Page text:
With the 2018 carnival season about to kick off, Rough Guides author and photographer, Kiki Deere, revisits one of Europe’s most colourful festivals: Venice Carnival.

Venice‘s tradition of Carnival was only revived in 1979 after falling out of fashion for a number of years, but Venetian masks have a long and intriguing history – thanks to a rigid caste system and a desire to indulge in vices that encouraged anonymity.

Usually taking place on the last weekend of January, Carnival kicks off with an inaugural regatta featuring a spectacular fleet of boats and rowers dressed in colourful costumes. In the run-up to Lent a plethora of events take place throughout the city, with festivities culminating on the day of Shrove Tuesday.

People amble along the streets donning wonderfully elaborate costumes and distinctive masks, often pausing along the Grand Canal to be photographed. The city’s exclusive Caffè Florian on St Mark’s Square is a traditional gathering place for those in costume, who ostentatiously pose for passers-by in the café window.

An explosion of colours during the Venice regatta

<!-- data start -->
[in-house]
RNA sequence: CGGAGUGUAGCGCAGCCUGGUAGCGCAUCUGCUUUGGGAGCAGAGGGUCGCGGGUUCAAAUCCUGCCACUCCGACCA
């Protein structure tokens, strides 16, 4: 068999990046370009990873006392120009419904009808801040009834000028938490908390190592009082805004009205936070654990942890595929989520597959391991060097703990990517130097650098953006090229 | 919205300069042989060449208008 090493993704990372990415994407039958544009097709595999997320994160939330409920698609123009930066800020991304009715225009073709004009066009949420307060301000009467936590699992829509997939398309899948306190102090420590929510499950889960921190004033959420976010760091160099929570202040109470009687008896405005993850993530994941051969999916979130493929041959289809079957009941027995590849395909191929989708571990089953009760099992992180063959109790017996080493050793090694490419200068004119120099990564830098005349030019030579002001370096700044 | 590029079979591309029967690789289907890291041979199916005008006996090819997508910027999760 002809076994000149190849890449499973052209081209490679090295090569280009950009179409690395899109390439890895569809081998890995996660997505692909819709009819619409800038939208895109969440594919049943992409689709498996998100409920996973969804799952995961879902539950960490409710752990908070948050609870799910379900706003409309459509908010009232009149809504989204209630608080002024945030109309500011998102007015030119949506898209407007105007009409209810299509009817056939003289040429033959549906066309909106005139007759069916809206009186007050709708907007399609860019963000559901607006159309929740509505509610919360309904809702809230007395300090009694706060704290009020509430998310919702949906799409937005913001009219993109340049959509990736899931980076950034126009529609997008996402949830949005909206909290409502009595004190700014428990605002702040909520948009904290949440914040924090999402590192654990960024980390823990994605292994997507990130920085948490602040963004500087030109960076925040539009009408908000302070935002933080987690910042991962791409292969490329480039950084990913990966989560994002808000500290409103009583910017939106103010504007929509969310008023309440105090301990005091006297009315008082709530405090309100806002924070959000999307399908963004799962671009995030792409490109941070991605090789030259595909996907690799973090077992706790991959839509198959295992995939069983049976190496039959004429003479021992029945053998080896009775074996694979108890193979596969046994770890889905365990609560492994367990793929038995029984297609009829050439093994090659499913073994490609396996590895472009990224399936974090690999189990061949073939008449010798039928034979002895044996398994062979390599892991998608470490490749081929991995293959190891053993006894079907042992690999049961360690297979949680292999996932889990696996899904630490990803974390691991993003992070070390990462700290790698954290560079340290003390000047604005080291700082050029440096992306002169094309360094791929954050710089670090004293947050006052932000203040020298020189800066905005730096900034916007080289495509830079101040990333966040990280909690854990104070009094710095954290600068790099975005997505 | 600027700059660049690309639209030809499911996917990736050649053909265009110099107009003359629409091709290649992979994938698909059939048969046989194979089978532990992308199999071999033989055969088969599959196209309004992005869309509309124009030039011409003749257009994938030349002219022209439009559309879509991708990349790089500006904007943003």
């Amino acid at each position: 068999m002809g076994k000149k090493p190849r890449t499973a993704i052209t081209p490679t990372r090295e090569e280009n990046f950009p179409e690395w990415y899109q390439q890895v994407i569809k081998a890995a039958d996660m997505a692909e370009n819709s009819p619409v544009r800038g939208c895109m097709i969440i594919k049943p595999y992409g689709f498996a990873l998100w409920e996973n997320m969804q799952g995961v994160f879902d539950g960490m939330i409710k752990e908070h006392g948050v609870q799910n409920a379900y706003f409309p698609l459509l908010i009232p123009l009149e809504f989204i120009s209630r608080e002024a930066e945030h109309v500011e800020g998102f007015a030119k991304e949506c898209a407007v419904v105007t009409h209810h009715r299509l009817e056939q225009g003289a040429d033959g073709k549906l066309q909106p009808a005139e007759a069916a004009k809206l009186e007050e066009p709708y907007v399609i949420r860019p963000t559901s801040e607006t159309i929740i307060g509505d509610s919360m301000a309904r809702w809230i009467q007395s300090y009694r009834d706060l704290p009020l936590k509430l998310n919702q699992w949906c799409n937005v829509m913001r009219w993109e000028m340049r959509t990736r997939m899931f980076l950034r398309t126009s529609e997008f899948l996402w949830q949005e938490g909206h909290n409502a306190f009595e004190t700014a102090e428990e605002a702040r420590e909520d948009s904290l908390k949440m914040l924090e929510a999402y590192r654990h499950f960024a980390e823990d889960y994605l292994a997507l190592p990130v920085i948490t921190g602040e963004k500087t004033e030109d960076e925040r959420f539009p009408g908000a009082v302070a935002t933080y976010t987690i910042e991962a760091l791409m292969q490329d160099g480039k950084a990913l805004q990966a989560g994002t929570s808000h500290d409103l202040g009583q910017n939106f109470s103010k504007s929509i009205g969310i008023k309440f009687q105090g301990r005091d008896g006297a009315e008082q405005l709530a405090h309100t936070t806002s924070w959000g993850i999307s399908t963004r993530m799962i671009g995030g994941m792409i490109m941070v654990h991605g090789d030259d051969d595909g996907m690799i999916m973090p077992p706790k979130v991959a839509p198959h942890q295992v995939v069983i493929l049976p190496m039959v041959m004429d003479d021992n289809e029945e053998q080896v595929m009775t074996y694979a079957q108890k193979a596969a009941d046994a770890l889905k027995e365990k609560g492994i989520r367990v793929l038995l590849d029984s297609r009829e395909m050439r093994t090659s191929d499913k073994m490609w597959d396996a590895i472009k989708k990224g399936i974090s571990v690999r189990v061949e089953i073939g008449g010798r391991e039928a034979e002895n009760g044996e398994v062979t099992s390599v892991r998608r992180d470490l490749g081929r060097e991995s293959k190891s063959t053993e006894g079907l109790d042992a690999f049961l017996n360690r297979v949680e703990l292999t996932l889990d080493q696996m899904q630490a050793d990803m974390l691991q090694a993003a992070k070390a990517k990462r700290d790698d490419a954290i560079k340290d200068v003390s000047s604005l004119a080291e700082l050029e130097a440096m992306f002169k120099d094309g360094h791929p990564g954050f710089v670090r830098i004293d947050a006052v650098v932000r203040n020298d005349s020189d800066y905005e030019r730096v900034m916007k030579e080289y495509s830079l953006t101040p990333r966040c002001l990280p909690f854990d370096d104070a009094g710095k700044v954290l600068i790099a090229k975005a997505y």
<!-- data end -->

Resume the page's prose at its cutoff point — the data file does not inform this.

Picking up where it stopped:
A beautifully ornate costume representing the sun

Strutting and posing along the Riva degli Schiavoni

A feminine outfit speckled with faux diamonds and gems

Lost in thought in period costume

Views of San Giorgio Maggiore at sunset

Sparkling earrings and gold-laced headdress adorned with flowers

A blue and peach coloured dress representing a majestic sunflower

An elaborate mask embellished with silver and golden patterns

A refined blue and green ensemble characterized by showy feathers

Taking a stroll in St Mark’s Square

Twinkling attire with a silver moon-shaped mask to match

Intricately decorated costume with peacock feathers

All photographs copyright of Kiki Deere.

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